It’s a great way of seeing where your money goes on a daily, weekly and monthly basis. As such it’s stellar tool for creating budgets, seeing where you can make necessary spending cuts AND seeing how much you’re spending in bank fees.
It’s also a great way to see how much is money is actually coming in – for instance, I have separate sub categories for my regular paycheck, commissions or any freelance work. This is particularly handy for those of us who have fluctuation income because of commissions, bonuses or work we do on the side.
Favorite Tip: You can set “rules” for transactions so you don’t have to manually categorize reoccurring transactions. For instance, I set up a rule so that anything that says Walgreens, Navarro or CVS is categorized under Health > Pharmacy. Any transaction that says Prana Yoga is categorized under Yoga so I can track how much I spend on getting my “Om” on.
This was by far the most tedious task for me and was very grateful for The Mint Manual’s easy to follow break down of the process.
Try as I may I’m pretty awful at sticking to a budget. I know how much my bills are going to be and I do manage to save half of what I make on most months, but I still end up spending more money than I would like.
By following Murphy’s guide I was able to create Mint budgets that worked for me. I was also able to organize them according to the necessary categories so Mint would be able to accurately track my budget.
Favorite Tip: There’s an “Everything Else” category under the Budgets section. This is all the stuff Mint wasn’t sure how to organize according to your budgets. Murphy’s guide walks you through how to set this up in a way that you can accurately see whether or not you’re sticking to your budget.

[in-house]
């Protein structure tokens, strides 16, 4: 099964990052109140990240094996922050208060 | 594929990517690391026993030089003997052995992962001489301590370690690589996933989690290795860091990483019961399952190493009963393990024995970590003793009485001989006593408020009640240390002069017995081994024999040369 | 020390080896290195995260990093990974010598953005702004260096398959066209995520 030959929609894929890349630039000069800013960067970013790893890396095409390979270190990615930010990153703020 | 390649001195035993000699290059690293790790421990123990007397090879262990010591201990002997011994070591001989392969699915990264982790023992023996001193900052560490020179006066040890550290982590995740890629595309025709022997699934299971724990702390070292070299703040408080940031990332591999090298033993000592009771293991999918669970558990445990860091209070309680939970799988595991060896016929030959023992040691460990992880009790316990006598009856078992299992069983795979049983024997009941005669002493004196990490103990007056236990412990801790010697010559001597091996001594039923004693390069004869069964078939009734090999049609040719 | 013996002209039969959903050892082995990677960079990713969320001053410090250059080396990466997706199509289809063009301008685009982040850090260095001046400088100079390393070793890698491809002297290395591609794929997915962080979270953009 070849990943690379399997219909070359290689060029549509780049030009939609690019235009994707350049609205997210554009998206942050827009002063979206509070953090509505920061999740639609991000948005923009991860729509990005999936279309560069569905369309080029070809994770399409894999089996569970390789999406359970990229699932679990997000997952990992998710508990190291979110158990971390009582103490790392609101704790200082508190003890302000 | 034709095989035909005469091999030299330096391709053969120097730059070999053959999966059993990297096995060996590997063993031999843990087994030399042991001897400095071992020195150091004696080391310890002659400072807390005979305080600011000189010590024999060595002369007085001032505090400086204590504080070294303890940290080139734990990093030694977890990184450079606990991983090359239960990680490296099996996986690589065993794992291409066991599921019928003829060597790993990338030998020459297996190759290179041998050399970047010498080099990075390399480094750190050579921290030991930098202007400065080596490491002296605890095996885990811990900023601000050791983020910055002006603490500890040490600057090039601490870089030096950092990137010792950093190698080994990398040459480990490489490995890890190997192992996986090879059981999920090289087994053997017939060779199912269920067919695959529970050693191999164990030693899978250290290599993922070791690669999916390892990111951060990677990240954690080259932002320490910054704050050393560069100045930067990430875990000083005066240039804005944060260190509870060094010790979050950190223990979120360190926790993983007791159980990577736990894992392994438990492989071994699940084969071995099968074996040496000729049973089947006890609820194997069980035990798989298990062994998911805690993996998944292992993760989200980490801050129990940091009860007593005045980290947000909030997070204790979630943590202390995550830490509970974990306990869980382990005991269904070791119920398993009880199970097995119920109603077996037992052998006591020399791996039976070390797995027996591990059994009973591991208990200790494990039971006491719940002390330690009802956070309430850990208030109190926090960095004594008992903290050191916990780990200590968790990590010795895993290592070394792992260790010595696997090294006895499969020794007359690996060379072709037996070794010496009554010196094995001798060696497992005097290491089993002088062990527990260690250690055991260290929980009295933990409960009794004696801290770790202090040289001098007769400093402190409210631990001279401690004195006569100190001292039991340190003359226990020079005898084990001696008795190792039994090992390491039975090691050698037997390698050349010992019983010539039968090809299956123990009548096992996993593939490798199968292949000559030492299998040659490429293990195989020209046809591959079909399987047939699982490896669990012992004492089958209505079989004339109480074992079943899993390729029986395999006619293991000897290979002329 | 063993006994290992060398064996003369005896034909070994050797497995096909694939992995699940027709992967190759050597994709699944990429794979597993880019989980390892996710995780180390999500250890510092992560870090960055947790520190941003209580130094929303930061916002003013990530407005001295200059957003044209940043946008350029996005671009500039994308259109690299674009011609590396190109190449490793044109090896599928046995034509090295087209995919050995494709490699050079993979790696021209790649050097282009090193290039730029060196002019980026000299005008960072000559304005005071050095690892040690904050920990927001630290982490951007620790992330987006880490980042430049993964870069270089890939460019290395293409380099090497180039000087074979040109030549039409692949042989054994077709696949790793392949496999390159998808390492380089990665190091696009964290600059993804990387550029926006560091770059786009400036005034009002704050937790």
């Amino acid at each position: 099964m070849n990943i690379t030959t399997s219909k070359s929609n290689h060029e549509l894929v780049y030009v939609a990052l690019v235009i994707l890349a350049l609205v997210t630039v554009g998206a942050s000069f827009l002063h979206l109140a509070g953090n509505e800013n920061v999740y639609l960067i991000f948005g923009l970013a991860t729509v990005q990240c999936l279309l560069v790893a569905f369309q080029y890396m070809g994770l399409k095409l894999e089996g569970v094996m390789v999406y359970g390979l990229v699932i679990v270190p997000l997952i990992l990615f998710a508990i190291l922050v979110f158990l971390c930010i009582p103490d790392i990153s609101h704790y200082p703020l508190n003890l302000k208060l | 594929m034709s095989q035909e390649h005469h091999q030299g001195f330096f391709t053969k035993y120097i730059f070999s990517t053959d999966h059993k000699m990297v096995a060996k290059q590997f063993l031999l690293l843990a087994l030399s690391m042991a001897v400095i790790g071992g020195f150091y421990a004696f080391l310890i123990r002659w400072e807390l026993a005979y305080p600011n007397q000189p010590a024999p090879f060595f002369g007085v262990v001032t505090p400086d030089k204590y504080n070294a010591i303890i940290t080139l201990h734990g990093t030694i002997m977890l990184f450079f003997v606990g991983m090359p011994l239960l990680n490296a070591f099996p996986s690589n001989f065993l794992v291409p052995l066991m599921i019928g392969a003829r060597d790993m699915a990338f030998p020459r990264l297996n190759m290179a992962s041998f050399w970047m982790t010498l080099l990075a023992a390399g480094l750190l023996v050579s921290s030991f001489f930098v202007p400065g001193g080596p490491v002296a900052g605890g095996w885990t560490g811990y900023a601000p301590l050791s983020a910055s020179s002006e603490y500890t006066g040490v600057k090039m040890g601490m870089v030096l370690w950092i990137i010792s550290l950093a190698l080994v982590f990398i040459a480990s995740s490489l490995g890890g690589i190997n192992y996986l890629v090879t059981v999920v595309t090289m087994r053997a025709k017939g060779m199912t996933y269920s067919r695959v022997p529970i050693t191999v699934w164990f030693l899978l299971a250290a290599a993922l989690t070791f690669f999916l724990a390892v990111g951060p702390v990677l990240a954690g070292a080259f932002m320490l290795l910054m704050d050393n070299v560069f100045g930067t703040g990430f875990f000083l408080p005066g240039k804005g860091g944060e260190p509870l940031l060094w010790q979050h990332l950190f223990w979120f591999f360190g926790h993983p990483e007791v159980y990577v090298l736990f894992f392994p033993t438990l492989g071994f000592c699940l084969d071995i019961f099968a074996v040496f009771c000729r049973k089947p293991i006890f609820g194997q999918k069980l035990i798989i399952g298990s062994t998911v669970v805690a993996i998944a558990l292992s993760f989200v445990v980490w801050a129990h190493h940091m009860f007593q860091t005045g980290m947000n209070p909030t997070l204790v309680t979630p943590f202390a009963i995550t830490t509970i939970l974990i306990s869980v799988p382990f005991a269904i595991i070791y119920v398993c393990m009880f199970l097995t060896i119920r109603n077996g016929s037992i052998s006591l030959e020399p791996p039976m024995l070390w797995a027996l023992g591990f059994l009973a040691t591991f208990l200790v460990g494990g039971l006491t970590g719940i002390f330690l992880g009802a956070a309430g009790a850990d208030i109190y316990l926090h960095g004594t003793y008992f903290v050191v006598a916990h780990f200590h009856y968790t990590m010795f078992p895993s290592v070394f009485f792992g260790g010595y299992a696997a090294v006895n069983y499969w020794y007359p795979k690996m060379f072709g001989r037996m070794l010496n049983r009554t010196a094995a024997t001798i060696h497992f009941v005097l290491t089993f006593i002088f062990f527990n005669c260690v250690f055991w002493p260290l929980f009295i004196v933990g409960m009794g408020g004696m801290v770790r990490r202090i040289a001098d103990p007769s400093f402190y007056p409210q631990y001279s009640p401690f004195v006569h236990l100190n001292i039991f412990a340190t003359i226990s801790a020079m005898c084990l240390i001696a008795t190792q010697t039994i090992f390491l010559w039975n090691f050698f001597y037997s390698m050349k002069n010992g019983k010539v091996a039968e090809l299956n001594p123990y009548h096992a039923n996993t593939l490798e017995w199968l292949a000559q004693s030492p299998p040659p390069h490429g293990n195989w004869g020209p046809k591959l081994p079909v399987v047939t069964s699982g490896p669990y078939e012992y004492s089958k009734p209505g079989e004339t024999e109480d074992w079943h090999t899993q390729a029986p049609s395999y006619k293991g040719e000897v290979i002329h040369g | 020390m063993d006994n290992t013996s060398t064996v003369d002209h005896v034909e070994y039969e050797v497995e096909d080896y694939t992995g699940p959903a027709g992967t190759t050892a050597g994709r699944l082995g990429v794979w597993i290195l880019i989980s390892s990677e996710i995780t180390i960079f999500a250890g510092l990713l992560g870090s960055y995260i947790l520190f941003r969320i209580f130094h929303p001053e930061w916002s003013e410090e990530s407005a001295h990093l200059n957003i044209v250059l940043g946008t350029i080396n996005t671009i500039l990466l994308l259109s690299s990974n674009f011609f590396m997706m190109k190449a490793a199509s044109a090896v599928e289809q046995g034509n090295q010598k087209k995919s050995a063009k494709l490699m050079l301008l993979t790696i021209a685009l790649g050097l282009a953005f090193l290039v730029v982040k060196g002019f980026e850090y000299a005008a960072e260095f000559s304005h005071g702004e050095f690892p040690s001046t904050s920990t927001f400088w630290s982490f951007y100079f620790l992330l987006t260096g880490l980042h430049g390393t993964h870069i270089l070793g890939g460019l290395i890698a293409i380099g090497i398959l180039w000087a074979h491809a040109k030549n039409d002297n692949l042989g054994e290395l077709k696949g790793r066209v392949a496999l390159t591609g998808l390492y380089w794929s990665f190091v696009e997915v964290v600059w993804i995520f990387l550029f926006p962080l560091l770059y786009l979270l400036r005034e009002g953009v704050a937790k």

This is what truly makes Mint stand out from the crowd as other accounting software doesn’t even have this option. You can customize your investment performance based on how you want to view it and The Mint Manual teaches you how to do just that.
Murphy walks you through the entire Mint iPad App so you get the most out of it. The Mint Manual shows you how to get all the information you’d get on the website by navigating through every detail of the App.
iPhone and Android App
The Mint Manual also goes into how to use the Mint App according to which phone you use. Additionally, it goes into the differences among all of the applications – whether it’s web, tablet or phone. It’s very handy when you’re checking your finances on the go.
Overall The Mint Manual is a fabulous tool for organizing and maintaining your finances with Mint. I suggest taking just one afternoon to sit with this manual and your Mint account. Since Mint is so great about recognizing and categorizing your patterns one afternoon is pretty much all you’ll need to customize it for your needs with The Mint Manual. Otherwise it may take you ages without this handy resource.
Best of all The Mint Manual basically pays for itself. At $29 just dodging one of those bank fees already covers the cost of this stellar financial resource.
Click on the banner below to purchase your own copy of this awesome resource! [affiliate link]
You can also spread the love with this Tweetable:
[tweetable]Just learned how to rock my finances with @Mint by using The Mint Manual! via @amandaabella @applymate [/tweetable]